People living on the Lamu Port Southern Sudan-Ethiopia Transport (Lapsset) Corridor project route risk losing their ancestral land without compensation. A study by Tegemeo Institute, the research arm of Egerton University, indicates that the communities, most of whom are pastoralists, lack titledeeds which is a prerequisite for compensation.
By law therefore, they are not eligible for compensation since the government will only indemnify those with registered land. Speaking at the unveiling of the report at the Kenya School of Governmnet, lead researcher Tim Njagi said the communities best bet is to obtain title deeds before the project is implemented.
“We have a situation where there is nothing in law that compels the government to compensate communities with land under collective ownership, who do not have titles,” he said. The 1,700km project, launched in March 2012 by the governments of Kenya, Ethiopia and South Sudan, with Uganda also recently joining is projected to boost Kenya’s Gross Domestic Project (GDP) by at least three per cent.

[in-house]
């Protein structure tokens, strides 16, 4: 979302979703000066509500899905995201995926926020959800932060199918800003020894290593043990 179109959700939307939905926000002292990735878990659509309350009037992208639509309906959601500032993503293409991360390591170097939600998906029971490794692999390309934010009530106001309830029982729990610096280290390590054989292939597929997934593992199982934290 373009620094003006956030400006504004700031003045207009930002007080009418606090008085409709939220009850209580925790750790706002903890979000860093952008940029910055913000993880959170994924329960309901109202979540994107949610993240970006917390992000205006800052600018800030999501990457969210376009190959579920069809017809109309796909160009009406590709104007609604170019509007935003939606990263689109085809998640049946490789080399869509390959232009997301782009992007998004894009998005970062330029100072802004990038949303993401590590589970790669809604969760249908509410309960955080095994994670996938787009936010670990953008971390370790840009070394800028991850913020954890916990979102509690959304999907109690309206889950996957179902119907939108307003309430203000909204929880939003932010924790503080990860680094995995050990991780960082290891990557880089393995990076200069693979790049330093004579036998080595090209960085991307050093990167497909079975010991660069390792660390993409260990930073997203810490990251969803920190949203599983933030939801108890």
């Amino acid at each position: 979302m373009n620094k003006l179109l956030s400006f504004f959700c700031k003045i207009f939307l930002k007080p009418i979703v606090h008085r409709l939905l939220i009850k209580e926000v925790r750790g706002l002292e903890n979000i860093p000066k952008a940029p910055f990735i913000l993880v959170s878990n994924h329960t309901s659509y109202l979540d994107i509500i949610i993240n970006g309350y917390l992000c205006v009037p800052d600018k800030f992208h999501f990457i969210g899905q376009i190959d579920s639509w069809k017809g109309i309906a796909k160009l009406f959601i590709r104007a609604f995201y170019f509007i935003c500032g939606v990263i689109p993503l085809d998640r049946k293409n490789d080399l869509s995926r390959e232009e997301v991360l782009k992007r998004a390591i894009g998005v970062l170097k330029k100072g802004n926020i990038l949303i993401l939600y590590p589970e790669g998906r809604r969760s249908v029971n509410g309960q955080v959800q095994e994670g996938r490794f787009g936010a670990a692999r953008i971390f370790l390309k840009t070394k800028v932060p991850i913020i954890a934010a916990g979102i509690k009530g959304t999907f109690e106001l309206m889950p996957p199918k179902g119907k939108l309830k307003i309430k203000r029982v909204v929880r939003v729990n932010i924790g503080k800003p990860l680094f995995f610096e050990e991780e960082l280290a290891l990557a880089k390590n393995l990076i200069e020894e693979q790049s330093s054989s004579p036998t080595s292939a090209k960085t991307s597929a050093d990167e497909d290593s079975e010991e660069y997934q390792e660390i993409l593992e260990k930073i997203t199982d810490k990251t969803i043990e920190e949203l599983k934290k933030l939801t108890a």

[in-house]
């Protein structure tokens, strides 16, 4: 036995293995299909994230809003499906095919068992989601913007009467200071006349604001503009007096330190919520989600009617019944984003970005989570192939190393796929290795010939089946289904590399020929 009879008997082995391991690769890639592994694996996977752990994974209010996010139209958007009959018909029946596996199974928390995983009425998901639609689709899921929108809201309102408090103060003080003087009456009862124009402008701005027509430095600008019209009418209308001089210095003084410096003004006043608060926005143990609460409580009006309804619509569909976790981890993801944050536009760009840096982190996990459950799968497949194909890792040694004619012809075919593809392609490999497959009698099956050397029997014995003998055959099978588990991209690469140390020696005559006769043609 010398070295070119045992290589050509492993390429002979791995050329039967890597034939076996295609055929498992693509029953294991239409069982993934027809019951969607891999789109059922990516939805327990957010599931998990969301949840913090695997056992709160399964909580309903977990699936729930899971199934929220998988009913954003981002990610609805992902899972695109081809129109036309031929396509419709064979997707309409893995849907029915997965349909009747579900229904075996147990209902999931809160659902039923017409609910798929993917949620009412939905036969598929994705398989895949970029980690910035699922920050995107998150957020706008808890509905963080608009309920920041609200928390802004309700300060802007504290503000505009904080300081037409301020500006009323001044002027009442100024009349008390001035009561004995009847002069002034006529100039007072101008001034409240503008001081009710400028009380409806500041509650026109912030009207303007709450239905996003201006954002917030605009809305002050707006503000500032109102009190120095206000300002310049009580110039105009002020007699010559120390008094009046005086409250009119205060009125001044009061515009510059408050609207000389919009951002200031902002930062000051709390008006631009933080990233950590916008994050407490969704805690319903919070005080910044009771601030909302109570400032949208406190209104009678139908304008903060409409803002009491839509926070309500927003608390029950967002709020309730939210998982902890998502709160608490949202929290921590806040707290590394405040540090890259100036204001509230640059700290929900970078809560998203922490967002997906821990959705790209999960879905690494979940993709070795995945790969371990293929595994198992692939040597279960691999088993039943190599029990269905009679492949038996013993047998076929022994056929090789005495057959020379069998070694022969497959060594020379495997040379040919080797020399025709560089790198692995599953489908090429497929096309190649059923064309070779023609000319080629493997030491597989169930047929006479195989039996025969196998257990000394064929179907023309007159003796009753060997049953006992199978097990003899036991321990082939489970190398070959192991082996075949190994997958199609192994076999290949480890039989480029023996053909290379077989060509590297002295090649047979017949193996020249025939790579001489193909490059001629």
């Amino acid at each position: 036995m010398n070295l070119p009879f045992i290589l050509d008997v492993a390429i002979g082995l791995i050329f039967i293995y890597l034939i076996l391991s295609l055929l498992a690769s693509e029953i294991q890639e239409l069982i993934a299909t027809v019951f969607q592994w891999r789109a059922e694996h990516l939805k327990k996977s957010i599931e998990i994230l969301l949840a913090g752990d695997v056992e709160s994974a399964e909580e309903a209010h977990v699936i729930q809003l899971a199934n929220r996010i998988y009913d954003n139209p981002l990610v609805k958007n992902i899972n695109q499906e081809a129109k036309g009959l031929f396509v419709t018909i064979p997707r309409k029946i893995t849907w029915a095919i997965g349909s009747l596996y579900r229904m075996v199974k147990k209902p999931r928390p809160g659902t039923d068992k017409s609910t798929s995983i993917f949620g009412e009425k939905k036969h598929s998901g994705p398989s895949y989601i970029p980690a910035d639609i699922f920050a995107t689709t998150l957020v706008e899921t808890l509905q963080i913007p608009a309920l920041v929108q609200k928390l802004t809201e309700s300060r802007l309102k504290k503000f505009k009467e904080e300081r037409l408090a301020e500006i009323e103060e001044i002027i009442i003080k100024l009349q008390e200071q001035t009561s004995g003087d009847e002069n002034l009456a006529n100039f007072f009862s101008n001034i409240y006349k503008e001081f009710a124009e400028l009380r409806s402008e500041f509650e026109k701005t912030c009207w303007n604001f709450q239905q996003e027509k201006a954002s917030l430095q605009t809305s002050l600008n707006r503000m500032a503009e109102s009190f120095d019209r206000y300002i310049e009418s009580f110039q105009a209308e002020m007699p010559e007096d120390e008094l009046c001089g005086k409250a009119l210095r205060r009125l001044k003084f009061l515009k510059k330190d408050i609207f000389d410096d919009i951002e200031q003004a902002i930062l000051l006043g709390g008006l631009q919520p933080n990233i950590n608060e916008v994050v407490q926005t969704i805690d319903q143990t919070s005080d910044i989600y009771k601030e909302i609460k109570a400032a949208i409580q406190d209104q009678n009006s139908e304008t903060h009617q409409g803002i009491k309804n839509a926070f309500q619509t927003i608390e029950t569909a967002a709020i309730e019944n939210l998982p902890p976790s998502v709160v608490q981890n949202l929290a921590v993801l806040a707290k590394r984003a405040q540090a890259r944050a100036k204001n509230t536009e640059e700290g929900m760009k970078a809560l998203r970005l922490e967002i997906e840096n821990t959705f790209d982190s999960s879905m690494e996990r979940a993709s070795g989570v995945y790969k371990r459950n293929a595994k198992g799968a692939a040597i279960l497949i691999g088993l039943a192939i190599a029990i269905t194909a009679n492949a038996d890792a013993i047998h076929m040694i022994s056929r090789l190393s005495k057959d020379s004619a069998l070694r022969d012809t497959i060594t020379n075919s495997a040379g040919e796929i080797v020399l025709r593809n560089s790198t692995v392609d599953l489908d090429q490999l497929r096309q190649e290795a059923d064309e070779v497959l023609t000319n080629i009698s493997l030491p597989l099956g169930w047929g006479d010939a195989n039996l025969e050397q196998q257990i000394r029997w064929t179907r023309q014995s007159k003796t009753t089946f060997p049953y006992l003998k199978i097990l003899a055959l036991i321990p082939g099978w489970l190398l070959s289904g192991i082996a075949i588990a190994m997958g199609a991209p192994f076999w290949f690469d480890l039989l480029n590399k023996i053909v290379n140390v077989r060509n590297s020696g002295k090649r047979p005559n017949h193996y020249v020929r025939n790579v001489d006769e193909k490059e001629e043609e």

The project links the Kenyan Coast, Juba in South Sudan and Ethiopia. Lapsset projects include a port in Lamu, a 1,500km Standard Gauge Railway line from Lamu to Nakodok on the Kenya-South Sudan border, oil pipelines to South Sudan and Ethiopia, an oil refinery; three airports; and three tourist resorts — in the Kenyan towns of Isiolo and Lamu and on the shores of Lake Turkana. But Njagi said the projects, however good to the economy, are not necessarily essential to the needs of pastoral communities who largely depend on land. He says the developments are likely to affect the livelihoods of pastoral communities, worse so since they will not be compensated.
Already in Lamu, some families have been displaced by port construction work and are yet to be compensated. Lapsset will traverse Garissa, Moyale, Lodwar and Isiolo, regions which are characterised by insecurity because of proliferation of small arms.
Communities in these regions own land collectively without titles and are now racing against time to acquire them to be compensated. Njagi said livestock production is a viable economic activity for pastoral households especially because the environment is unsuitable for farming.
To sustain pastoralists’ production systems and have a positive impact on pastoral households’ livelihoods, the study recommends inclusion of customary laws in the legal framework. “This will enable communities to enforce customary laws and put a stop to infringement of their land,” said Njagi.